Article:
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Suicide rates are highest for males in construction and extraction; females in arts, design, entertainment, sports and media, the CDC found. Michelllaurence / Flickr / CC BY 2.0

From 2000 to 2016, the suicide rate among American workers has increased 34 percent, up 12.9 per 100,000 working persons to 17.3, according to a worrisome new study from the Centers for Disease Control and Prevention (CDC).

Workers with the highest suicide rates have construction, mining and drilling jobs, the U.S. health officials reported Thursday.

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Men take a break from walking along the Brooklyn Bridge on a hot day in New York, June 29, 2018. Drew Angerer / Getty Images

As a summer of record high temperatures continues, a sobering new study suggests that more summers like this could have serious mental health consequences.

The study, published in Nature Climate Change Monday, found that, for every one degree Celsius increase in average monthly temperature, suicide rates go up by 0.7 percent in U.S. counties and 2.1 percent in Mexican municipalities, adding suicide to the list of deadly consequences of climate change.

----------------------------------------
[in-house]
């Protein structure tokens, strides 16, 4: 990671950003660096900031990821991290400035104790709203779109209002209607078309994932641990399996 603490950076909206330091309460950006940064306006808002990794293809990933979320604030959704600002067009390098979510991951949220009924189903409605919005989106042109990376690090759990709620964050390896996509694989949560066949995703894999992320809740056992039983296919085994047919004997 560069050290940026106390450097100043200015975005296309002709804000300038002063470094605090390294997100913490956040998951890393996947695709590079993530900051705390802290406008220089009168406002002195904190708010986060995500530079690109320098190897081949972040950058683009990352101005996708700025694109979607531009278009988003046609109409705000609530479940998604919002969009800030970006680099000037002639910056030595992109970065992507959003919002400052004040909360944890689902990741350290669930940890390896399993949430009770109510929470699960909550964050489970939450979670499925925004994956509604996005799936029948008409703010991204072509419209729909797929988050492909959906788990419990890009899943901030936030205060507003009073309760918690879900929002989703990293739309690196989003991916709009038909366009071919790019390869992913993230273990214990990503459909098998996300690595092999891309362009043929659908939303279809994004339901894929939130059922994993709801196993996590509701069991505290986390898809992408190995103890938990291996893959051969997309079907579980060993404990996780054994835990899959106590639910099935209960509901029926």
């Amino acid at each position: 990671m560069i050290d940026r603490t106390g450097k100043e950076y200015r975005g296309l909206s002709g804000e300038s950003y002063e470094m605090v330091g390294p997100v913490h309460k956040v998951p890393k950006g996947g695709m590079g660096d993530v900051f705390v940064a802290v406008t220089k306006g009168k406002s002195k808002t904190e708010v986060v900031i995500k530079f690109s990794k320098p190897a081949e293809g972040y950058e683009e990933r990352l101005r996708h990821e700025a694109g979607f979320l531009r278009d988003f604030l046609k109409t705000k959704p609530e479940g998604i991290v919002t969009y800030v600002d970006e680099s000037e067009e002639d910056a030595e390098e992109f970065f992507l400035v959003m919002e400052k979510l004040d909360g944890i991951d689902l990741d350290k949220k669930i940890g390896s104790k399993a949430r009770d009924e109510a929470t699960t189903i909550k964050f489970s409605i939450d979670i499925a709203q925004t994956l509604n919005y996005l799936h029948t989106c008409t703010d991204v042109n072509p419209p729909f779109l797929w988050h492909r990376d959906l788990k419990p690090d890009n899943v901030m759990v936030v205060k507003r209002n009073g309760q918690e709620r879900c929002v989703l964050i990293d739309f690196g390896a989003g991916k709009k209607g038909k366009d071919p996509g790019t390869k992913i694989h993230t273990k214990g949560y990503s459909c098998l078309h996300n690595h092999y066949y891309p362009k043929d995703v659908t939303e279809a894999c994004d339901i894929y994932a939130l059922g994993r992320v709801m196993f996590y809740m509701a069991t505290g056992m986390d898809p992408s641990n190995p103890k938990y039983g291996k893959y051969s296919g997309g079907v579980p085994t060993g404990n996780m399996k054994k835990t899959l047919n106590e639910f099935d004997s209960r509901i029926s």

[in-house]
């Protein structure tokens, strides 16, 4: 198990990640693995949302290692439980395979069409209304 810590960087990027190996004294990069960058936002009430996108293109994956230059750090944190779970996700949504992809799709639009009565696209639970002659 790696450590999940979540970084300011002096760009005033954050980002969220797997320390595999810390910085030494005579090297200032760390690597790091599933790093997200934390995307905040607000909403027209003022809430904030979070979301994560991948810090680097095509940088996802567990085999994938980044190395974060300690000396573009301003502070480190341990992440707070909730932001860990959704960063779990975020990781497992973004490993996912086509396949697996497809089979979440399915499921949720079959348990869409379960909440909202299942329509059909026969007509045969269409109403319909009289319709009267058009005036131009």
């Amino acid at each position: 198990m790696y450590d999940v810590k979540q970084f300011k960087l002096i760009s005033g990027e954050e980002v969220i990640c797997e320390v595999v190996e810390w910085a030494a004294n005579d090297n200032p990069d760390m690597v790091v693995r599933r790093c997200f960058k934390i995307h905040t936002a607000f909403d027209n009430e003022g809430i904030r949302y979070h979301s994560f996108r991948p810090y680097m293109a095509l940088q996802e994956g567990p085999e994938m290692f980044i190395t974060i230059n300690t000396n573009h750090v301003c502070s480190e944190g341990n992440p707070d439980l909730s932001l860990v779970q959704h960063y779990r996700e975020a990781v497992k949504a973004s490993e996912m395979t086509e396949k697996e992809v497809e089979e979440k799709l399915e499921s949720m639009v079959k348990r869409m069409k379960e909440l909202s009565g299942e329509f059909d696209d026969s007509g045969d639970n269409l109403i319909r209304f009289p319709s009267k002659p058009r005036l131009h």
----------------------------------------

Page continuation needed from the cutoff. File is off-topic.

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EcoWatch Daily Newsletter

SoloTravelGoals / Unsplash

By Jana Richman

In a dark time, the eye begins to see.

Theodore Roethke

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David Buckel worked at the Red Hook Community Farm. Added Value / YouTube

A nationally known civil rights lawyer and environmental advocate died after setting himself on fire in Brooklyn's Prospect Park on Saturday to protest environmental destruction.

David Buckel, 60, doused himself with an accelerant before starting a fire that ultimately killed him.

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